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George v. City of Lakewood

United States District Court, D. Colorado

May 13, 2019

ERIC ST. GEORGE, Plaintiff,
v.
CITY OF LAKEWOOD, COLORADO, DEVON TRIMMER, a/k/a DEVON MYERS, JASON MAINES, JEFF LARSON, and DAN McCASKY, Defendants.

          ORDER AND RECOMMENDATION OF UNITED STATES MAGISTRATE JUDGE

          Scott T. Varholak, United States Magistrate Judge.

         This matter comes before the Court on Defendants' Motion to Dismiss [#30] (“Defendants' Motion”), Plaintiff's Motion to Strike [#56], and Plaintiff's Motion to Censure [#58]. All three Motions have been referred to this Court. [#37, 57, 59] This Court has carefully considered the Motions and related briefing, the entire case file, and the applicable case law, and has determined that oral argument would not materially assist in the disposition of the Motions. For the following reasons, this Court DENIES Plaintiff's Motion to Strike and Motion to Censure and respectfully RECOMMENDS that Defendants' Motion be GRANTED.

         I. BACKGROUND[1]

         On July 31, 2016, at approximately 9:00 p.m., a female escort arrived at Plaintiff's residence in Lakewood, after being contacted by Plaintiff through a website known for advertising prostitutes and sex workers. [#14-2 at 1-2] Based upon the advertised price of $220 for one hour of service, Plaintiff had placed $220 in cash on the kitchen counter, which the escort took upon her arrival. [Id. at 2] After thirty minutes of the one-hour service, the escort announced her intent to leave. [Id. at 3] Plaintiff demanded a return of his money, and the escort refused, pushing Plaintiff and exiting the residence. [Id.] Fearing that he was being robbed and that the escort may have a pimp waiting in the parking lot, Plaintiff armed himself with a small handgun. [Id.] When the escort was within a few feet of her vehicle, she turned and confronted Plaintiff with a can of mace. [Id.] Plaintiff raised his arm overhead and fired a round into the air. [Id.] Plaintiff then lowered his arm and took aim at the escort, who fled. [Id. at 3-4] Plaintiff left and went to a restaurant for dinner and drinks. [Id. at 4]

         Shortly after the incident occurred, the escort contacted the Lakewood Police Department (“LPD”) through a 911 call. [Id.] The escort told LPD that Plaintiff had fired two shots, one in the air and one at the escort. [Id.] According to Plaintiff, the escort lied about the second shot as Plaintiff only fired his weapon once into the air. [Id.] Plaintiff was not aware at the time that the escort had made this call to the police, but he “did anticipate that a neighbor might contact police to report the sound of a gunshot, or might report excessive noise to neighborhood management.” [Id.]

         LPD officers responded to Plaintiff's residence at 10:13 p.m. [Id. at 5] LPD deliberately parked marked vehicles in a location that could not be observed from Plaintiff's residence. [Id.] Plaintiff returned home from dinner at approximately 11:15 p.m. [Id.] He did not see the police vehicles and was not contacted by the police. [Id.]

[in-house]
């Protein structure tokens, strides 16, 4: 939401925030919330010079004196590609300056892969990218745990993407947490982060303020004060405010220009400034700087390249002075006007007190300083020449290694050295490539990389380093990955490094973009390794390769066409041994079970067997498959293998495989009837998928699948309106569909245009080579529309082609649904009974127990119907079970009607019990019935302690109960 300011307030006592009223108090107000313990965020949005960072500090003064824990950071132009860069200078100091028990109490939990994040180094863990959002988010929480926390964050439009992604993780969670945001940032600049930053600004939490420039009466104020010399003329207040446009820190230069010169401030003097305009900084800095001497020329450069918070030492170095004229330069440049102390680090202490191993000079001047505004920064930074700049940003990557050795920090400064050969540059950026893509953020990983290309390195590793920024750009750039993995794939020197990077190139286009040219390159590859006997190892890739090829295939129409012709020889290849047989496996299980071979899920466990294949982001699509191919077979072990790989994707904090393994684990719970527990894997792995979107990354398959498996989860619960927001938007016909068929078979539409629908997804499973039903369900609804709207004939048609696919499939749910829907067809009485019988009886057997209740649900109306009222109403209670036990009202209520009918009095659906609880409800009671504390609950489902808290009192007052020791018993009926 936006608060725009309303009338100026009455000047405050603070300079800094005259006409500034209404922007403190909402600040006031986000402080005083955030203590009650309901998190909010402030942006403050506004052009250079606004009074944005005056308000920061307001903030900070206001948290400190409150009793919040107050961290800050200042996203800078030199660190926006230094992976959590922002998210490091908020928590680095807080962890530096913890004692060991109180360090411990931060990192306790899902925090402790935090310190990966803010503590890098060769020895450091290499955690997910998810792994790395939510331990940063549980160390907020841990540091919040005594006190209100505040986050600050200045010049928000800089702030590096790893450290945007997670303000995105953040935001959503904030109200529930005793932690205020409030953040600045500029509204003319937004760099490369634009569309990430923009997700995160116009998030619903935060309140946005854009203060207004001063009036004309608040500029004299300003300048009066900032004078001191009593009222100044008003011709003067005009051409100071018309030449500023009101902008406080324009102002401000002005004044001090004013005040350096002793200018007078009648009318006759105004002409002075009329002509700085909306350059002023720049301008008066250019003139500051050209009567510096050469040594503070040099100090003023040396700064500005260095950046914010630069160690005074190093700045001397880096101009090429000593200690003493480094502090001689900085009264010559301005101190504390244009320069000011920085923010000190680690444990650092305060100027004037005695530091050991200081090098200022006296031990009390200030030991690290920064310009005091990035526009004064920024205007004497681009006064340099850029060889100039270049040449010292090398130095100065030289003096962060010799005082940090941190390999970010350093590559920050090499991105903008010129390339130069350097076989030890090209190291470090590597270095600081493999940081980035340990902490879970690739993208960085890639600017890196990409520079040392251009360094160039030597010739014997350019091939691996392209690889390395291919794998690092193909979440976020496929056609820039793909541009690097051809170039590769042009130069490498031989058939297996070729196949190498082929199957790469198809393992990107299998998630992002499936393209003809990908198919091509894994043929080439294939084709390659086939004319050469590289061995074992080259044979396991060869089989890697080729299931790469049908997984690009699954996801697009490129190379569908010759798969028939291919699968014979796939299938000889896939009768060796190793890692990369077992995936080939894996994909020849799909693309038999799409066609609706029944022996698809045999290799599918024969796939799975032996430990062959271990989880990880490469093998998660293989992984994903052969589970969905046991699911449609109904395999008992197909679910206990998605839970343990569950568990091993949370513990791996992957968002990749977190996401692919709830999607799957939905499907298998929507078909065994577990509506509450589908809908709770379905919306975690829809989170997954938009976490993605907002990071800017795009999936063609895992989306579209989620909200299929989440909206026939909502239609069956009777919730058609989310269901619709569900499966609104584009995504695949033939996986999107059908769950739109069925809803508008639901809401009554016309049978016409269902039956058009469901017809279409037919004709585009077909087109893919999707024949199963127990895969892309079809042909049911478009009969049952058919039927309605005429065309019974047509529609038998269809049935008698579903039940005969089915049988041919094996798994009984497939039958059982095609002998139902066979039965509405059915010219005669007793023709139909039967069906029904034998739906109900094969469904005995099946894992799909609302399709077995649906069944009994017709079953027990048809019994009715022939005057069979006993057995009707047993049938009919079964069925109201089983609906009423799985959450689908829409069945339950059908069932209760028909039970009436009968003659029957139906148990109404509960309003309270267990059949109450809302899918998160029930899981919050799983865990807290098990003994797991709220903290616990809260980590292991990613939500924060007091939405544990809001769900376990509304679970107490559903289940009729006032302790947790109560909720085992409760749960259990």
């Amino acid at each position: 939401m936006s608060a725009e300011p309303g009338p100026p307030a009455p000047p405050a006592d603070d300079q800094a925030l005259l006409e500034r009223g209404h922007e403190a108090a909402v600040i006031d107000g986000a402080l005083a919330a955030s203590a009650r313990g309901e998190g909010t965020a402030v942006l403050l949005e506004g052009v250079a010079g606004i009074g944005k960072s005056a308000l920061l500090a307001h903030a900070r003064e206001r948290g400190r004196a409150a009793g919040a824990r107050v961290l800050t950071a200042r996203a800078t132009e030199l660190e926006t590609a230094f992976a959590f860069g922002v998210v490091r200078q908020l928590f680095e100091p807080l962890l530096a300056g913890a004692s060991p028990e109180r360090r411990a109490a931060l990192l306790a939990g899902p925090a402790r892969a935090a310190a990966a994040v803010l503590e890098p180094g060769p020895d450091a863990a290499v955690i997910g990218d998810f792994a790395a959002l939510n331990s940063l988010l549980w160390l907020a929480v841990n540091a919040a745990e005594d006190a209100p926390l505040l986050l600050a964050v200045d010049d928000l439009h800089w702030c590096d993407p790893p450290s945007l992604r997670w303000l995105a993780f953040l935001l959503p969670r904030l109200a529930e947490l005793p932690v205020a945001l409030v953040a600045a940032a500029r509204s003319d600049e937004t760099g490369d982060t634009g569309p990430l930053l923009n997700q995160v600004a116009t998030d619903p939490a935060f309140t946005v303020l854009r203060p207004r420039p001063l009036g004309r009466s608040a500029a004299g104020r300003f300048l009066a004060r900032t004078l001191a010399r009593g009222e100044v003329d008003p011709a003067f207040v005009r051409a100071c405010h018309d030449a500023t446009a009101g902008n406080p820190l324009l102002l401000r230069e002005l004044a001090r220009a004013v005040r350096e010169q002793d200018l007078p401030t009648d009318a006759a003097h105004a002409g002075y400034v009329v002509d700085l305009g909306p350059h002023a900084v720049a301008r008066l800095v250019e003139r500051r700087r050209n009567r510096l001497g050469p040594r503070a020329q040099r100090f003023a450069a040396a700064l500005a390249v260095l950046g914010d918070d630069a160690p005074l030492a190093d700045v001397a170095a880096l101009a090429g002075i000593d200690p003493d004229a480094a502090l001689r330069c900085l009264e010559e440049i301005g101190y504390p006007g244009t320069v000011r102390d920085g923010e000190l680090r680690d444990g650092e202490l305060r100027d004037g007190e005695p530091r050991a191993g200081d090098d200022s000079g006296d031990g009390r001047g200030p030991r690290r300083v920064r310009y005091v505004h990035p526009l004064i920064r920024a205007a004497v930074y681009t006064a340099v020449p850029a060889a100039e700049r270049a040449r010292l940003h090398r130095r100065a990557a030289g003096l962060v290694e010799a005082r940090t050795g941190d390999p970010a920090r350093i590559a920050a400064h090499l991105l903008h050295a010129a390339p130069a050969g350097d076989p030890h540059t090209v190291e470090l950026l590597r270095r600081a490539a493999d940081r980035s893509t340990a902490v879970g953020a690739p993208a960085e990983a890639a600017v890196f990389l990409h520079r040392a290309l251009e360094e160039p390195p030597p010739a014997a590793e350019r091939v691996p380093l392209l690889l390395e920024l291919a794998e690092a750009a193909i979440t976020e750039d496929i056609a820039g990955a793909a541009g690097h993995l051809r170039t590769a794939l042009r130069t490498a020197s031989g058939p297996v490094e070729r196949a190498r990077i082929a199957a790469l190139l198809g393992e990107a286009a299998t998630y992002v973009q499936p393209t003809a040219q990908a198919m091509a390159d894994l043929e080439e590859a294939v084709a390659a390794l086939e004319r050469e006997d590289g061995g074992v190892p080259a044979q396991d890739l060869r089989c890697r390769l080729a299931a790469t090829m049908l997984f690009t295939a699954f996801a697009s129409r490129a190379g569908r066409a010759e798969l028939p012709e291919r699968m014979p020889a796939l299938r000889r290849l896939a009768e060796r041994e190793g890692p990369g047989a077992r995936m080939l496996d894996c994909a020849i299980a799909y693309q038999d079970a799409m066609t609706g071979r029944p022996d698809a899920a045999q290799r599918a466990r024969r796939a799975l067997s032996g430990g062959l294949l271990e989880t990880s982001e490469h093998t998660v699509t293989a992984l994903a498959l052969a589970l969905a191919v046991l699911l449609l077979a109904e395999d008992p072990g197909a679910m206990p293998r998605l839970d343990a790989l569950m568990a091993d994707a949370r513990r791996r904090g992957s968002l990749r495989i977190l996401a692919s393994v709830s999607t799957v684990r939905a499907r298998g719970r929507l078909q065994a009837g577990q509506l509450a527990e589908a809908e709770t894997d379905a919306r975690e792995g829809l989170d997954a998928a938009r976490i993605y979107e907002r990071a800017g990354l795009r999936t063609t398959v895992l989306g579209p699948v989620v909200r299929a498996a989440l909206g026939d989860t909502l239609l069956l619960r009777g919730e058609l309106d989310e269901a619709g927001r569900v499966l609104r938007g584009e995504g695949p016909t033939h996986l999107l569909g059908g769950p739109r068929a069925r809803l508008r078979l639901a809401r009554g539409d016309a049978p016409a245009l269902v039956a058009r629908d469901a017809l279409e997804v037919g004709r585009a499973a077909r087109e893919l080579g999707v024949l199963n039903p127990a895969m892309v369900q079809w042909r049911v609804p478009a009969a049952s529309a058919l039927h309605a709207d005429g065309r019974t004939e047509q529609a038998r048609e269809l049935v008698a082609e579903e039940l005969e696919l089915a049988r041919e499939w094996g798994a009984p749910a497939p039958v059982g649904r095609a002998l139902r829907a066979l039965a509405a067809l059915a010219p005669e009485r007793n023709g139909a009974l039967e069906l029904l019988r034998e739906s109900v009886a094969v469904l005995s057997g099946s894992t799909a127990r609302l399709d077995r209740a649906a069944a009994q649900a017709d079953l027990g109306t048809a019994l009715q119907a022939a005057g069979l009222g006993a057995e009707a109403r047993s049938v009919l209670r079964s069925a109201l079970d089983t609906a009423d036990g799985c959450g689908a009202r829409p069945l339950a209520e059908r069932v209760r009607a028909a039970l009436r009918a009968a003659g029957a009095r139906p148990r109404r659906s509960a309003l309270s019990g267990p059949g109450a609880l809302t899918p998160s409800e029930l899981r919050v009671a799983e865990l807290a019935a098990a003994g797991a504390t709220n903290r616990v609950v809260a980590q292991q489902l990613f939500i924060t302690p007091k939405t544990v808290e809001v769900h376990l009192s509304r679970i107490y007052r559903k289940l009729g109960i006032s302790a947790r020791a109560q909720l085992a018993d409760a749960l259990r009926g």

At 12:17 a.m. on August 1, 2016, LPD Agent Eric Brennan called Plaintiff's cell phone. [Id.] The caller ID was blocked, and Plaintiff did not answer. [Id.] ¶ 12:20 a.m., Agent Brennan called again. [Id.] Though the caller ID was blocked, Plaintiff nonetheless answered the phone. [Id.] Agent Brennan identified himself as an agent with the LPD and instructed Plaintiff to come outside and talk to the police. [Id.] Plaintiff opened the front door, looked outside, and did not see any LPD officers. [Id.] LPD officers did not call out or announce their presence. [Id. at 6]

         At 12:23 a.m., LPD officers made a third phone call to Plaintiff. [Id.] Once again, the caller ID was blocked, and Plaintiff did not answer. [Id.] One minute later, Sergeant Nathan Muller called Plaintiff. [Id.] The Caller ID was blocked, but Plaintiff nonetheless answered the call. [Id.] Sergeant Muller identified himself as a sergeant with the LPD, said that his “friends” were in the backyard of Plaintiff's residence and could see Plaintiff through the window. [Id.] Sergeant Muller told Plaintiff to come outside to talk to the police. [Id.] Sergeant Muller has reported that Plaintiff was upset, unsettled, and paranoid, and that Plaintiff did not believe that the call was from an LPD officer. [Id.]

         At 12:30 a.m., LPD officers placed a fifth call to Plaintiff. [Id.] The caller ID was blocked, and Plaintiff did not answer. [Id.] Plaintiff, unarmed, exited his residence into his backyard. [Id. at 6-7] LPD Sergeant Jason Maines radioed that Plaintiff had exited his residence and looked tentative. [Id.] Sergeant Maines has reported that he was waiting for Plaintiff to take additional steps away from the house so that Sergeant Maines could grab him. [Id. at 7] Instead, Plaintiff retreated inside his home. [Id.]